with any questions.
Last season, the Jayhawks posted
a 10-6 home record, contrasted with
a 4-9 record on the road.
Jana Correa, senior outside hitter,
said she was excited to play at home
because the team had more confi-
dence playing at Horejsi.
The Kangaroos enter tonights
game under interim head coach
Chrissy Elder, who was an assistant
last season. Elder is currently the
youngest head coach in the nation.
UMKC is lead by Lauren Starks,
junior outside hitter/setter, who was
the lone Roo to be named to the all-
tournament team this past weekend,
after compiling 34 kills.
UMKC enters tonights game
without two of its top players. Angela
Melka, senior outside hitter, and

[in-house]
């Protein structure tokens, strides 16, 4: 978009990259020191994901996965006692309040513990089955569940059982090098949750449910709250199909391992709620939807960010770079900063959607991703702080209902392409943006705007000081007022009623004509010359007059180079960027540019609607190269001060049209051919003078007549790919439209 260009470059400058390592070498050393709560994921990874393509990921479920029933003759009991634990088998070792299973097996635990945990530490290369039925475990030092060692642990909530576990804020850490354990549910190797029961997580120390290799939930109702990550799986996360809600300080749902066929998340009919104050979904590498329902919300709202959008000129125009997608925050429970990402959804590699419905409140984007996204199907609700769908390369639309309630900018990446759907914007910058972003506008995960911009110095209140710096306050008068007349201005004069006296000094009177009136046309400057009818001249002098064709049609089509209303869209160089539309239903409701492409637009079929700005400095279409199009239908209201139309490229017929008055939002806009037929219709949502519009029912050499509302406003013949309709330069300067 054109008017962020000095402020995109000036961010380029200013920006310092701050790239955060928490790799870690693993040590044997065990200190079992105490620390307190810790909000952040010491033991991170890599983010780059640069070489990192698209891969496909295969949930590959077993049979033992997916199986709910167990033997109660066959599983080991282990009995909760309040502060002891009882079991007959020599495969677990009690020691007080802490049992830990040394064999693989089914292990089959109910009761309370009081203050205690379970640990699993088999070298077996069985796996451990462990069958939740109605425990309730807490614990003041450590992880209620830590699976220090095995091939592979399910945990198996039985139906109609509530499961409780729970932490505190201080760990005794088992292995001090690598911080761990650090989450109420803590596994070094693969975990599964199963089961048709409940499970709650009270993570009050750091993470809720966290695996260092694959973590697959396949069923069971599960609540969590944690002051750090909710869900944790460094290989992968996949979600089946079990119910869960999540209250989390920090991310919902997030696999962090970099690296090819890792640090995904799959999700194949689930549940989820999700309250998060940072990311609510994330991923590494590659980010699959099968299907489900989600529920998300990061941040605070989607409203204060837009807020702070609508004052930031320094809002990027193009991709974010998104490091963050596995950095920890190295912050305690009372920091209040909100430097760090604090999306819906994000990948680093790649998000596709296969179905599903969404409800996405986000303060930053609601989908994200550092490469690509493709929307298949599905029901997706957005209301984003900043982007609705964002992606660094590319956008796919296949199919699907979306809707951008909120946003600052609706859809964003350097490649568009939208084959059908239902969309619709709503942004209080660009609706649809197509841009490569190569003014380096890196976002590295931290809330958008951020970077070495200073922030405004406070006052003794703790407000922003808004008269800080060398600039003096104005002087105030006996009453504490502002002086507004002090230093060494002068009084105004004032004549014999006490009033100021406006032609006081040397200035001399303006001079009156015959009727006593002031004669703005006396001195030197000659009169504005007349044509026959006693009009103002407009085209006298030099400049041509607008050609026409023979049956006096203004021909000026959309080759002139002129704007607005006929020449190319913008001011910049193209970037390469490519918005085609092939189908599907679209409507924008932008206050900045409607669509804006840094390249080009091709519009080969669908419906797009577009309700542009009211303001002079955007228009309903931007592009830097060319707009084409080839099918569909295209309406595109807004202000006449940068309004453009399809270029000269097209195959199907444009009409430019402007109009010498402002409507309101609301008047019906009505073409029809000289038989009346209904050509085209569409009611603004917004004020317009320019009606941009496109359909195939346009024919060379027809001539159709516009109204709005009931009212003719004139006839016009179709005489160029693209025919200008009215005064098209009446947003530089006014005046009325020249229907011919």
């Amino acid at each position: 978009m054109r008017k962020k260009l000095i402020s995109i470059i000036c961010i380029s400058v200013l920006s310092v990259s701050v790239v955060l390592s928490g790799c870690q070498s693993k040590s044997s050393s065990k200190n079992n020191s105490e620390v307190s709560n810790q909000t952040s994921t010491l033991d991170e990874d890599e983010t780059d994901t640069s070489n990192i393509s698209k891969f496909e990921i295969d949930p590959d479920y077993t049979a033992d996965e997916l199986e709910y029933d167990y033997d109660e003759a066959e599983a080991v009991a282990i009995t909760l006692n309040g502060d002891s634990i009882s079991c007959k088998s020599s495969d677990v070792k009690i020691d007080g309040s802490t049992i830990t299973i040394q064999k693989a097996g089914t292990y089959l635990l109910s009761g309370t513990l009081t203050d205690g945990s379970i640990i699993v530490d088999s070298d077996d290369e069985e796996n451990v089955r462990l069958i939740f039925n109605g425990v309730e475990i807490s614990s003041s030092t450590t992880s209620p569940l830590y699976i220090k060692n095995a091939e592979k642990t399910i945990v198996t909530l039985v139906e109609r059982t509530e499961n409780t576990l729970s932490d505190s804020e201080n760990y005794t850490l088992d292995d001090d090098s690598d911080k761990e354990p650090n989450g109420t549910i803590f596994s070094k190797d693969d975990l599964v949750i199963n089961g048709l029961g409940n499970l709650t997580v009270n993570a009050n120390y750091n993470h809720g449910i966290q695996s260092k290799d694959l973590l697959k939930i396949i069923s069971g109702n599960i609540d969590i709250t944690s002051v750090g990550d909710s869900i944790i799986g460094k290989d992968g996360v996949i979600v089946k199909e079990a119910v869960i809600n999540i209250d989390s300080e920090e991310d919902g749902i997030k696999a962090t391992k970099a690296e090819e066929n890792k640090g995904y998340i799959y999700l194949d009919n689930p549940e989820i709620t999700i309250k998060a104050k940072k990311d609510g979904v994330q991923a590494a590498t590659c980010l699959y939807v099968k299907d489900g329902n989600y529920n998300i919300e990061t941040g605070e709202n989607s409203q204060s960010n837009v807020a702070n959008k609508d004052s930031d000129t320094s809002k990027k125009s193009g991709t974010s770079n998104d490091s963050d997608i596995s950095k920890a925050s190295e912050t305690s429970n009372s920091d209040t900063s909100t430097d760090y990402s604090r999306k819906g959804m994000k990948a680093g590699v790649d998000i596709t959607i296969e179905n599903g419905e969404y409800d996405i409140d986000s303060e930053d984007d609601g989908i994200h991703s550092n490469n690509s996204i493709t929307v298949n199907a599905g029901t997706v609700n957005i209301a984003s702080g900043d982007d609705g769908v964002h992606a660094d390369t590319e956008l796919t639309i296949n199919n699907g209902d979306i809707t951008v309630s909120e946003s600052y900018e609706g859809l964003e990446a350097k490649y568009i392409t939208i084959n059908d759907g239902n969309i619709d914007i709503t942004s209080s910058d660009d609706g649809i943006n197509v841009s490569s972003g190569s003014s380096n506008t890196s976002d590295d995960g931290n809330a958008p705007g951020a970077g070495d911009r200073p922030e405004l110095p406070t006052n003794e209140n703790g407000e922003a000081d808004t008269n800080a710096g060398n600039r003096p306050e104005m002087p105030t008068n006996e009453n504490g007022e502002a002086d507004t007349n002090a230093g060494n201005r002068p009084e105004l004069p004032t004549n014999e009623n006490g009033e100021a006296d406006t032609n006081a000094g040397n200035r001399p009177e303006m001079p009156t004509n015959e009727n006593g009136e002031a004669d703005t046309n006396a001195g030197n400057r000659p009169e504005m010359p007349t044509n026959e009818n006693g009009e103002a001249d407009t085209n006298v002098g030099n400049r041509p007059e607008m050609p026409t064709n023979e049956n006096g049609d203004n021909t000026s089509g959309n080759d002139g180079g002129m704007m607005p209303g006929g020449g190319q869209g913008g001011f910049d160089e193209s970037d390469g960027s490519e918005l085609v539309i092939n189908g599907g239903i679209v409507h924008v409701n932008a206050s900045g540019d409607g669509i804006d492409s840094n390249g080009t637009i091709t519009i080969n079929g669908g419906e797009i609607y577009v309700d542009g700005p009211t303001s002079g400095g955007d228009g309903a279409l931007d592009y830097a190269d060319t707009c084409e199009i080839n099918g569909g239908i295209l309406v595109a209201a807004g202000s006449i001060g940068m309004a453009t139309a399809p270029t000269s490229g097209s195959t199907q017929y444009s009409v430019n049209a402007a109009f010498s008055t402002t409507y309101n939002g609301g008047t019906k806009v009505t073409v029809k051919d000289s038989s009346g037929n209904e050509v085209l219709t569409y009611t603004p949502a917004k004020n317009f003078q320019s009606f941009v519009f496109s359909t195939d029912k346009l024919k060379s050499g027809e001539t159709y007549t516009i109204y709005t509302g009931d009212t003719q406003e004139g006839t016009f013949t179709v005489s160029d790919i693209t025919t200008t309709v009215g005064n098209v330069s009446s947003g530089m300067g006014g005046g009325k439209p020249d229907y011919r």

Mandy Tipton, junior libero/defen-
sive specialist, will sit out tonight
because of injuries.
The home stay will be brief for
the Jayhawks. They will travel to
Philadelphia for the Temple Classic,
which starts Friday. Kansas plays
Temple on Friday, then Maine and
Rutgers on Saturday.
Kansan sportswriter Drew Davi-
son can be contacted at ddavi-
Edited by Nicole Kelley
With Holmes move to defense,
the Demons lost their top five rush-
ers from 2005, which might cause
problems for a team predominantly
concerned with running. Slated to
start in the backfield is senior Greg
Skidmore, who carried the ball just
13 times for 72 yards and a touch-
down last season. The touchdown
and 34 of those yards came on one
carry in Northwestern States last
Stoker said as many as four run-
ning backs might see action on
The Demons do return their top
receiver from last season in senior
wide receiver Derrick Doyle, but
theres uncertainty surrounding who
the receivers will be catching passes
Junior quarterback Ricky Joe
Meeks saw action in seven games
last season at quarterback, but he
has been battling sophomore Roch
Charpentier for the No. 1 job.
Ill play Charpentier somewhere
in there, unless Ricky does play